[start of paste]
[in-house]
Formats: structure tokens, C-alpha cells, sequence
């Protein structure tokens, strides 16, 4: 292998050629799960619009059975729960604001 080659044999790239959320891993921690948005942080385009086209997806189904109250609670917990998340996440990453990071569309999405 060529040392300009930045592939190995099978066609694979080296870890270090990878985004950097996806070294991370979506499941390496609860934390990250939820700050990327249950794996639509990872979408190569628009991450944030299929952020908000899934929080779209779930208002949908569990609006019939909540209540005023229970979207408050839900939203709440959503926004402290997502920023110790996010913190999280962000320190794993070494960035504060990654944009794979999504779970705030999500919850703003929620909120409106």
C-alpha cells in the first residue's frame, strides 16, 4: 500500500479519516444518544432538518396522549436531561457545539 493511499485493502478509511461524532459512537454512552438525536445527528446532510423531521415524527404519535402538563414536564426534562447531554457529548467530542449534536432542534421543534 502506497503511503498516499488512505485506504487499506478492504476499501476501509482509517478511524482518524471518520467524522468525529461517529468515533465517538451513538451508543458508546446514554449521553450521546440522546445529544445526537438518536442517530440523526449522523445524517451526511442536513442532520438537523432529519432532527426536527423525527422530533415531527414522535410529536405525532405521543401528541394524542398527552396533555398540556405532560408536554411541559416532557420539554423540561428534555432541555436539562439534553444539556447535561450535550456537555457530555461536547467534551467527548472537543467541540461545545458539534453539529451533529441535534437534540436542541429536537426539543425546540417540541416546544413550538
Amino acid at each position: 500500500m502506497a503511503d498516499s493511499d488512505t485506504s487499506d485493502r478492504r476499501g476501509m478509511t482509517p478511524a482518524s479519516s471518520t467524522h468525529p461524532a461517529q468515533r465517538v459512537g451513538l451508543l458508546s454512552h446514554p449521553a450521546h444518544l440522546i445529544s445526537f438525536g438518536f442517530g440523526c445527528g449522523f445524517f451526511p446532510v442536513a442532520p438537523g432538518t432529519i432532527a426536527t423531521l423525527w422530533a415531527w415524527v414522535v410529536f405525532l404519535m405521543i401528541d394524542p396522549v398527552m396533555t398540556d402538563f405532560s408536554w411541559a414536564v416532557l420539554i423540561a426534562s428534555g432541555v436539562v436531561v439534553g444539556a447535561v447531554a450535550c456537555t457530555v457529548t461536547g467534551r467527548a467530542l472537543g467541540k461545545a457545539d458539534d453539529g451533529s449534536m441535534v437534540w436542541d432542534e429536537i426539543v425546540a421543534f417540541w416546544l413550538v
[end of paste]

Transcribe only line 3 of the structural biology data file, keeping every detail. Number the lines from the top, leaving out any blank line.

């Protein structure tokens, strides 16, 4: 292998050629799960619009059975729960604001 080659044999790239959320891993921690948005942080385009086209997806189904109250609670917990998340996440990453990071569309999405 060529040392300009930045592939190995099978066609694979080296870890270090990878985004950097996806070294991370979506499941390496609860934390990250939820700050990327249950794996639509990872979408190569628009991450944030299929952020908000899934929080779209779930208002949908569990609006019939909540209540005023229970979207408050839900939203709440959503926004402290997502920023110790996010913190999280962000320190794993070494960035504060990654944009794979999504779970705030999500919850703003929620909120409106």